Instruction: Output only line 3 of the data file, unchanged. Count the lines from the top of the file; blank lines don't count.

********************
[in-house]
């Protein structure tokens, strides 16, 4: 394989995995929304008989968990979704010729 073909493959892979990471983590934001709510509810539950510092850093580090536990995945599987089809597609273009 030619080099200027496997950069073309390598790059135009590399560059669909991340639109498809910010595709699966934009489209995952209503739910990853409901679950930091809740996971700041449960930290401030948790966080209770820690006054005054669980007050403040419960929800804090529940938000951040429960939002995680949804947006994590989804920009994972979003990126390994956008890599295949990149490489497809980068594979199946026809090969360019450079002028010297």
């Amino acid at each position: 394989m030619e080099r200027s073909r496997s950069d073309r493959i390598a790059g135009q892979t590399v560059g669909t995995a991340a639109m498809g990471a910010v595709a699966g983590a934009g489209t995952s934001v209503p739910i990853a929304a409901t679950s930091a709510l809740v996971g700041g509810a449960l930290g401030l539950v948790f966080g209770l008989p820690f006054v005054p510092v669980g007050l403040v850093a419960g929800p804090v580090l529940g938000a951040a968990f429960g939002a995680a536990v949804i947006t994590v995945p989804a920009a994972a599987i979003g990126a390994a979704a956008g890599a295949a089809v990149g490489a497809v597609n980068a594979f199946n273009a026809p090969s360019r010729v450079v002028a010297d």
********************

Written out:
């Amino acid at each position: 394989m030619e080099r200027s073909r496997s950069d073309r493959i390598a790059g135009q892979t590399v560059g669909t995995a991340a639109m498809g990471a910010v595709a699966g983590a934009g489209t995952s934001v209503p739910i990853a929304a409901t679950s930091a709510l809740v996971g700041g509810a449960l930290g401030l539950v948790f966080g209770l008989p820690f006054v005054p510092v669980g007050l403040v850093a419960g929800p804090v580090l529940g938000a951040a968990f429960g939002a995680a536990v949804i947006t994590v995945p989804a920009a994972a599987i979003g990126a390994a979704a956008g890599a295949a089809v990149g490489a497809v597609n980068a594979f199946n273009a026809p090969s360019r010729v450079v002028a010297d």